House Democrats on Sunday night blocked passage of the $840 million Medicaid budget, a move to try to force a vote on expanding the program and to prevent Gov. Phil Bryant from running it by executive order. “The federal government is offering venture capital to expand the largest industry we’ve got in this state, and we can’t even get a vote and debate on it,” said Rep. Steve Holland, D-Plantersville. “So we’re doing what we have to do. We are going to have an up-or-down vote on Medicaid expansion — it may be in a special session — or we are not going to have Medicaid.”
The Detroit News: Michigan GOP explores further limits on unions
Arguments against Michigan's 5-day-old right-to-work law are prompting conservative activists and Republican authors of the historic legislation to consider other ways to reduce the power of public-sector unions. The law that took effect Thursday makes financial support of a labor union optional in unionized workplaces. Democratic opponents say it will lead to "free riders" or "freeloaders" who enjoy the benefits of a collective bargaining agreement because most labor contracts have exclusive representation clauses requiring the union represent all employees, whether or not they pay dues.
Des Moines Register: Branstad, Vilsack hint at plans for 2014 governor's race
The two powerful Iowans who would make an intriguing matchup for the 2014 governor’s race were together Friday for an agriculture event in Iowa. Asked about the governor’s race, Democrat Tom Vilsack told reporters he already has a job as U.S. agriculture secretary, but that he’s buying a house in Dallas County. Republican Gov. Terry Branstad talked about laying “the groundwork” for another run as Iowa governor but said he would make his announcement near the March 2014 filing deadline.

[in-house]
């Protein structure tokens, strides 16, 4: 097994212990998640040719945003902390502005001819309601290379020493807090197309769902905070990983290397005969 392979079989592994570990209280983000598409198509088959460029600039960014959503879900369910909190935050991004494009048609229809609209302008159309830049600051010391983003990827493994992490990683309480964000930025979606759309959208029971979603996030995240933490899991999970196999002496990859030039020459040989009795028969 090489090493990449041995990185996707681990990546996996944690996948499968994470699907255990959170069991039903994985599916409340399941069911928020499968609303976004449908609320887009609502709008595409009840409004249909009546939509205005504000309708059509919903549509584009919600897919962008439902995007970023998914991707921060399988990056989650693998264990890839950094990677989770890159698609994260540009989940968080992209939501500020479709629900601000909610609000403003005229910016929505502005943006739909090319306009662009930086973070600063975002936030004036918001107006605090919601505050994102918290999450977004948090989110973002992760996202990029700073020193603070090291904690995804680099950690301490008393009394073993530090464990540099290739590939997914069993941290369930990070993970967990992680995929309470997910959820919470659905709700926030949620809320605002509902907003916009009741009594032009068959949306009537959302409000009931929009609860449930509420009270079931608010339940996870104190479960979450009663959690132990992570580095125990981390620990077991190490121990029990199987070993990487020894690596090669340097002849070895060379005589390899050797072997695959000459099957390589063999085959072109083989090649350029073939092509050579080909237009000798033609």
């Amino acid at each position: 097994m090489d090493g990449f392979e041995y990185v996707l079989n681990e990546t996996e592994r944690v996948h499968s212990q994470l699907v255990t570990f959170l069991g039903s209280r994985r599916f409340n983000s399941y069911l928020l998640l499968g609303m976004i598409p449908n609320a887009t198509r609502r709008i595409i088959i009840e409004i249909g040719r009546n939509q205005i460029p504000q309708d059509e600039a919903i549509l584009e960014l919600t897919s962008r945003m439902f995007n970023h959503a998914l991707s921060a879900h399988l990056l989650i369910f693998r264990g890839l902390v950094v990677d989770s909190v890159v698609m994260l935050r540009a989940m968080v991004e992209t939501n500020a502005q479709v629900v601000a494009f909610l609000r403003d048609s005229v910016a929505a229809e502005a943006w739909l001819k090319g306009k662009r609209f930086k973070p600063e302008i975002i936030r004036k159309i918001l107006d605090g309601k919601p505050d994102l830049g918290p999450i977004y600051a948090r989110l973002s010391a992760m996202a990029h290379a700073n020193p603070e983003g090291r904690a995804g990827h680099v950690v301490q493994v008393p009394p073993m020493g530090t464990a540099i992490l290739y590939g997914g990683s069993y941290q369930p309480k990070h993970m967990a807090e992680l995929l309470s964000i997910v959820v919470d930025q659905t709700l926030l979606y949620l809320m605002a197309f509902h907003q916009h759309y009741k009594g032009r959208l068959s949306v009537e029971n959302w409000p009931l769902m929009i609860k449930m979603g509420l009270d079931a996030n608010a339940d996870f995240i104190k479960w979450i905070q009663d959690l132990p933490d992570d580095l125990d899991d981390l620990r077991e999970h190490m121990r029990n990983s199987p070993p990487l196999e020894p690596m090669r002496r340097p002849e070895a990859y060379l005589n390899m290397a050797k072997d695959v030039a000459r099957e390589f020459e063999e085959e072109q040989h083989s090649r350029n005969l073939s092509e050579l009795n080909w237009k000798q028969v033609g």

Atlanta Journal-Constitution: APS officials to begin surrendering
The first of almost three dozen indicted educators are expected to walk through the doors of the Fulton County Jail around daybreak Monday to be searched, fingerprinted and processed as accused felons. If they time it right, some may not have to trade their street clothes for the orange jailhouse jumpsuits. They will already have made arrangements for bond and arrived at the jail early enough to be processed before court sessions start. Otherwise, those who haven’t made bond will stay locked up.
Staunton News Leader: Warner decides to run again in 2014
U.S. Sen. Mark Warner, D-Va., confirms that he is running for re-election when his first term expires in 2014. A former governor of Virginia used to making things happen, he is openly frustrated with his limited influence in the set-in-its-ways Senate. “I am amazed at how much time we spend in our party caucuses rather than talking to” colleagues across the aisle, Warner said Wednesday in an interview at the News Leader. Warner’s press secretary Beth Adelson confirmed his Senate re-election run by phone Thursday.